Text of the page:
Before Using

Drug information provided by: Micromedex

Allergies

Tell your doctor if you have ever had any unusual or allergic reaction to medicines in this group or any other medicines. Also tell your health care professional if you have any other types of allergies, such as to foods dyes, preservatives, or animals. For non-prescription products, read the label or package ingredients carefully.

Pediatric

Very young children are usually more sensitive to the effects of this medicine. Increases in blood pressure, nightmares or unusual excitement, nervousness, restlessness, or irritability may be more likely to occur in children. Before giving any of these combination medicines to a child, check the package label very carefully. Some of these medicines are too strong for use in children. If you are not certain whether a specific product can be given to a child, or if you have any questions about the amount to give, check with your health care professional.

Do not give any over-the-counter (OTC) cough and cold medicine to a baby or child under 2 years of age. Using these medicines in very young children might cause serious or possibly life-threatening side effects .

Geriatric

Confusion, difficult and painful urination, dizziness, drowsiness, dryness of mouth, or convulsions (seizures) may be more likely to occur in the elderly, who are usually more sensitive to the effects of this medicine. Also, nightmares or unusual excitement, nervousness, restlessness, or irritability may be more likely to occur in elderly patients.

Pregnancy

The occasional use of antihistamine and decongestant combinations is not likely to cause problems in the fetus or in the newborn baby. However, when these medicines are used at higher doses and/or for a long time, the chance that problems might occur may increase. For the individual ingredients of these combinations, the following apply:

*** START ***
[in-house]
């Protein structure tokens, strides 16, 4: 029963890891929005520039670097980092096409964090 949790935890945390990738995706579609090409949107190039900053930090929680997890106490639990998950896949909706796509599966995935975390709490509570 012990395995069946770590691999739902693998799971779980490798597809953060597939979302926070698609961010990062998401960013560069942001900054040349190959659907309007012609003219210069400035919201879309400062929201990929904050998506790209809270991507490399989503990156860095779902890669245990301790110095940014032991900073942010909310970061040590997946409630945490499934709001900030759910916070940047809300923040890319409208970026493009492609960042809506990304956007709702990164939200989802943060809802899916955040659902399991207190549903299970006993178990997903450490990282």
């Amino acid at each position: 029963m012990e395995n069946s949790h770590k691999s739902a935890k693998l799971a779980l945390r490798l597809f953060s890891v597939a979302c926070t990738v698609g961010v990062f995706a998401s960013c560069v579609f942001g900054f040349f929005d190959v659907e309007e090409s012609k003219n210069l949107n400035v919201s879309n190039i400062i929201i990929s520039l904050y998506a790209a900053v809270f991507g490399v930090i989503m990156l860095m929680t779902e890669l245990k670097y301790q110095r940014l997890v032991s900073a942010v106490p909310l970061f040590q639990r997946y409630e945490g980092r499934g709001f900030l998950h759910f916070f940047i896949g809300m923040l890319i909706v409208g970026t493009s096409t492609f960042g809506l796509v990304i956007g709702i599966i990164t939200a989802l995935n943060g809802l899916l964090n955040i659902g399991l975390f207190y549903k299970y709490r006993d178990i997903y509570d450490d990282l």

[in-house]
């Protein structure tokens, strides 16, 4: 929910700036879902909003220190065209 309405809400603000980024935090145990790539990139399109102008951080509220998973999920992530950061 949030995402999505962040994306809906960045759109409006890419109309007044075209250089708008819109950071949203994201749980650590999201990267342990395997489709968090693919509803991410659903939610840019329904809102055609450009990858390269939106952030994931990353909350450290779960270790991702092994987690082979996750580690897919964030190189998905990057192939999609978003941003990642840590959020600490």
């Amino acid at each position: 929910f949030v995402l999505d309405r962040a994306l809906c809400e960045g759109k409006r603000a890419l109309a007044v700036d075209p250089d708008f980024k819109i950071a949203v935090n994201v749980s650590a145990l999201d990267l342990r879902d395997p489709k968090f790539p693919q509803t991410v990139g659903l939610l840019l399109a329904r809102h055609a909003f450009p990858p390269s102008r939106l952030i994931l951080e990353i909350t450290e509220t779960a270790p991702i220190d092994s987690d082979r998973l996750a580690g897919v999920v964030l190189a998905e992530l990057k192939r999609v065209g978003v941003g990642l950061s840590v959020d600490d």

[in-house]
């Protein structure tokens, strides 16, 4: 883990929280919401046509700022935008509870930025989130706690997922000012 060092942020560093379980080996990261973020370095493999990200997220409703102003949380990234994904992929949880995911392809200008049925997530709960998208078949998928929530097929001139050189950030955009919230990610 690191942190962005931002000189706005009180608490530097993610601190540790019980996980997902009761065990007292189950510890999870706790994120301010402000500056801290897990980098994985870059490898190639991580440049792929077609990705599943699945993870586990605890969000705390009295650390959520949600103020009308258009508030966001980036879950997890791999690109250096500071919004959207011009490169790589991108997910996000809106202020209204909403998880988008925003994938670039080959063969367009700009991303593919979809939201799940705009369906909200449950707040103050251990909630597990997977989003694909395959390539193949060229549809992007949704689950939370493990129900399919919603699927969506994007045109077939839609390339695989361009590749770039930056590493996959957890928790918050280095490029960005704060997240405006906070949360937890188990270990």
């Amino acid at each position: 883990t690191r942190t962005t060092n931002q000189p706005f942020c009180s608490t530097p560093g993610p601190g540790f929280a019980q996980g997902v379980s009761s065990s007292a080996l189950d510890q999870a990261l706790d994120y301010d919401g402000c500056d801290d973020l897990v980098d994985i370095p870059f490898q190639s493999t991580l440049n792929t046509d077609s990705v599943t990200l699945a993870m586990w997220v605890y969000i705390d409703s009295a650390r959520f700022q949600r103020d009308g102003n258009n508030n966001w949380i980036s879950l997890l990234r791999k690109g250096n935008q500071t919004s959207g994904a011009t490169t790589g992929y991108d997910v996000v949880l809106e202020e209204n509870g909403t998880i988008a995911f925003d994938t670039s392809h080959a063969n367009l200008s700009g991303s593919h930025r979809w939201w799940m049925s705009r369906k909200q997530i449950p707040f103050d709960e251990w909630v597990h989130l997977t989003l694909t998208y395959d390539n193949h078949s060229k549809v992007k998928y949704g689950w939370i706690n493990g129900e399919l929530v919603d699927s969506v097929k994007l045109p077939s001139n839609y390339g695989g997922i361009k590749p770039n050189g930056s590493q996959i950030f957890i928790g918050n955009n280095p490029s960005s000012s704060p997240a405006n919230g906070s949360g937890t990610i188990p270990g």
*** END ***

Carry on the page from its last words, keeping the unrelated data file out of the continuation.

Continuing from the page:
• Alcohol—Some of these combination medicines contain alcohol. Too much use of alcohol during pregnancy may cause birth defects.
  • Phenylephrine—Studies on birth defects have not been done in either humans or animals with phenylephrine.
  • Promethazine—Phenothiazines, such as promethazine (contained in some of these combination medicines [e.g., Phenergan-D]), have been shown to cause jaundice and muscle tremors in a few newborn infants whose mothers received phenothiazines during pregnancy. Also, the newborn baby may have blood clotting problems if promethazine is taken by the mother within 2 weeks before delivery.
  • Pseudoephedrine—Studies on birth defects with pseudoephedrine have not been done in humans. In animal studies pseudoephedrine did not cause birth defects but did cause a decrease in average weight, length, and rate of bone formation in the animal fetus when administered in high doses.

Breastfeeding

Small amounts of antihistamines and decongestants pass into the breast milk. Use is not recommended since the chances are greater for this medicine to cause side effects, such as unusual excitement or irritability, in the nursing baby. Also, since antihistamines tend to decrease the secretions of the body, it is possible that the flow of breast milk may be reduced in some patients. It is not known yet whether loratadine causes these same side effects.